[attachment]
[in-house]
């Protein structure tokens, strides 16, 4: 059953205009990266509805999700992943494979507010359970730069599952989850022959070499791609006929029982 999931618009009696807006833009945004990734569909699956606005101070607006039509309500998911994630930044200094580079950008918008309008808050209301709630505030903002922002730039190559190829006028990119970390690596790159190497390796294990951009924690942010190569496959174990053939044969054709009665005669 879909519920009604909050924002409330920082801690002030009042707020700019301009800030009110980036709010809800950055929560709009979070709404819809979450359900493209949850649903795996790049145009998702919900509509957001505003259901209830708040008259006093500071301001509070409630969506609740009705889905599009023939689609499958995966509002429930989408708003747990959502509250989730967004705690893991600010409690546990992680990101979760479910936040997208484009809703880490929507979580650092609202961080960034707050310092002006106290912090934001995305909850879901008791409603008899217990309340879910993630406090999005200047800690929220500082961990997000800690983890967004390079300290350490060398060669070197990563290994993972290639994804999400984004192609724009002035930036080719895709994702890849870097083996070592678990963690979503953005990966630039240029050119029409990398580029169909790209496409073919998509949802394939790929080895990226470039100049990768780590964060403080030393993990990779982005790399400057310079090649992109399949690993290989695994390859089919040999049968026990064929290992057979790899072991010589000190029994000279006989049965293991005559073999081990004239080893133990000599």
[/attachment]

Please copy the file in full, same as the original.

[in-house]
């Protein structure tokens, strides 16, 4: 059953205009990266509805999700992943494979507010359970730069599952989850022959070499791609006929029982 999931618009009696807006833009945004990734569909699956606005101070607006039509309500998911994630930044200094580079950008918008309008808050209301709630505030903002922002730039190559190829006028990119970390690596790159190497390796294990951009924690942010190569496959174990053939044969054709009665005669 879909519920009604909050924002409330920082801690002030009042707020700019301009800030009110980036709010809800950055929560709009979070709404819809979450359900493209949850649903795996790049145009998702919900509509957001505003259901209830708040008259006093500071301001509070409630969506609740009705889905599009023939689609499958995966509002429930989408708003747990959502509250989730967004705690893991600010409690546990992680990101979760479910936040997208484009809703880490929507979580650092609202961080960034707050310092002006106290912090934001995305909850879901008791409603008899217990309340879910993630406090999005200047800690929220500082961990997000800690983890967004390079300290350490060398060669070197990563290994993972290639994804999400984004192609724009002035930036080719895709994702890849870097083996070592678990963690979503953005990966630039240029050119029409990398580029169909790209496409073919998509949802394939790929080895990226470039100049990768780590964060403080030393993990990779982005790399400057310079090649992109399949690993290989695994390859089919040999049968026990064929290992057979790899072991010589000190029994000279006989049965293991005559073999081990004239080893133990000599």